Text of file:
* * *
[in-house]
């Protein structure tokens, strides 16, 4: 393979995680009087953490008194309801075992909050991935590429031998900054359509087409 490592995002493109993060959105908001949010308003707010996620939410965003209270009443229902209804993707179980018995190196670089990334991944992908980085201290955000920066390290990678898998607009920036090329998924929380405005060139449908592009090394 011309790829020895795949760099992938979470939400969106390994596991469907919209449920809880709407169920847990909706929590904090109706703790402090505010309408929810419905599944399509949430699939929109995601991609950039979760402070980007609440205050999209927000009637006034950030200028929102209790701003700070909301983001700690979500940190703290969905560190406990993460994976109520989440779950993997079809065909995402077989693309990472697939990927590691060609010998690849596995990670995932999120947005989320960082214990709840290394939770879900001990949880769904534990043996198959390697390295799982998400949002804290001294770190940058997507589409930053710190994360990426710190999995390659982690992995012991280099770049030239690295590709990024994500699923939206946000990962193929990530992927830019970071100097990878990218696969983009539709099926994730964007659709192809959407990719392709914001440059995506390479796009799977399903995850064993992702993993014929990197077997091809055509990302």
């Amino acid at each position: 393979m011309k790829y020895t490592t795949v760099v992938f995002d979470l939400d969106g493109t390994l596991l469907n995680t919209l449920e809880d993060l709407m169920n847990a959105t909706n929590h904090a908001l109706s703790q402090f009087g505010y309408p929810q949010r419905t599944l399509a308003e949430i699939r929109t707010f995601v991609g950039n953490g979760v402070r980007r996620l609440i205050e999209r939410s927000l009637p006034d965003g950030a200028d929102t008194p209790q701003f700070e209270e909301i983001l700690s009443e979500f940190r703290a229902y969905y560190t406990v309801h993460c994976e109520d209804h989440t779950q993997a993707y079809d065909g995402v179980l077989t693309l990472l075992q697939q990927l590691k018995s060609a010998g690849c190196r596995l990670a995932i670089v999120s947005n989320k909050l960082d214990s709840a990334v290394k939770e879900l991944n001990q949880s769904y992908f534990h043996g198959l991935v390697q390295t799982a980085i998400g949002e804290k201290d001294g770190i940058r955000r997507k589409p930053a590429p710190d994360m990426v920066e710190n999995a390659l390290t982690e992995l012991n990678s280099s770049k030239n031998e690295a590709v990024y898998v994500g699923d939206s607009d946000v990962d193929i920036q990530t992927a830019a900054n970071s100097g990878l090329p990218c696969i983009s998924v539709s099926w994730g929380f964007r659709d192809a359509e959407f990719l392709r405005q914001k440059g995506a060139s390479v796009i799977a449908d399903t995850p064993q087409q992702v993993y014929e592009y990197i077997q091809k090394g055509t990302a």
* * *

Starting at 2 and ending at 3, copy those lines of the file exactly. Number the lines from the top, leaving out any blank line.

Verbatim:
């Protein structure tokens, strides 16, 4: 393979995680009087953490008194309801075992909050991935590429031998900054359509087409 490592995002493109993060959105908001949010308003707010996620939410965003209270009443229902209804993707179980018995190196670089990334991944992908980085201290955000920066390290990678898998607009920036090329998924929380405005060139449908592009090394 011309790829020895795949760099992938979470939400969106390994596991469907919209449920809880709407169920847990909706929590904090109706703790402090505010309408929810419905599944399509949430699939929109995601991609950039979760402070980007609440205050999209927000009637006034950030200028929102209790701003700070909301983001700690979500940190703290969905560190406990993460994976109520989440779950993997079809065909995402077989693309990472697939990927590691060609010998690849596995990670995932999120947005989320960082214990709840290394939770879900001990949880769904534990043996198959390697390295799982998400949002804290001294770190940058997507589409930053710190994360990426710190999995390659982690992995012991280099770049030239690295590709990024994500699923939206946000990962193929990530992927830019970071100097990878990218696969983009539709099926994730964007659709192809959407990719392709914001440059995506390479796009799977399903995850064993992702993993014929990197077997091809055509990302």
């Amino acid at each position: 393979m011309k790829y020895t490592t795949v760099v992938f995002d979470l939400d969106g493109t390994l596991l469907n995680t919209l449920e809880d993060l709407m169920n847990a959105t909706n929590h904090a908001l109706s703790q402090f009087g505010y309408p929810q949010r419905t599944l399509a308003e949430i699939r929109t707010f995601v991609g950039n953490g979760v402070r980007r996620l609440i205050e999209r939410s927000l009637p006034d965003g950030a200028d929102t008194p209790q701003f700070e209270e909301i983001l700690s009443e979500f940190r703290a229902y969905y560190t406990v309801h993460c994976e109520d209804h989440t779950q993997a993707y079809d065909g995402v179980l077989t693309l990472l075992q697939q990927l590691k018995s060609a010998g690849c190196r596995l990670a995932i670089v999120s947005n989320k909050l960082d214990s709840a990334v290394k939770e879900l991944n001990q949880s769904y992908f534990h043996g198959l991935v390697q390295t799982a980085i998400g949002e804290k201290d001294g770190i940058r955000r997507k589409p930053a590429p710190d994360m990426v920066e710190n999995a390659l390290t982690e992995l012991n990678s280099s770049k030239n031998e690295a590709v990024y898998v994500g699923d939206s607009d946000v990962d193929i920036q990530t992927a830019a900054n970071s100097g990878l090329p990218c696969i983009s998924v539709s099926w994730g929380f964007r659709d192809a359509e959407f990719l392709r405005q914001k440059g995506a060139s390479v796009i799977a449908d399903t995850p064993q087409q992702v993993y014929e592009y990197i077997q091809k090394g055509t990302a």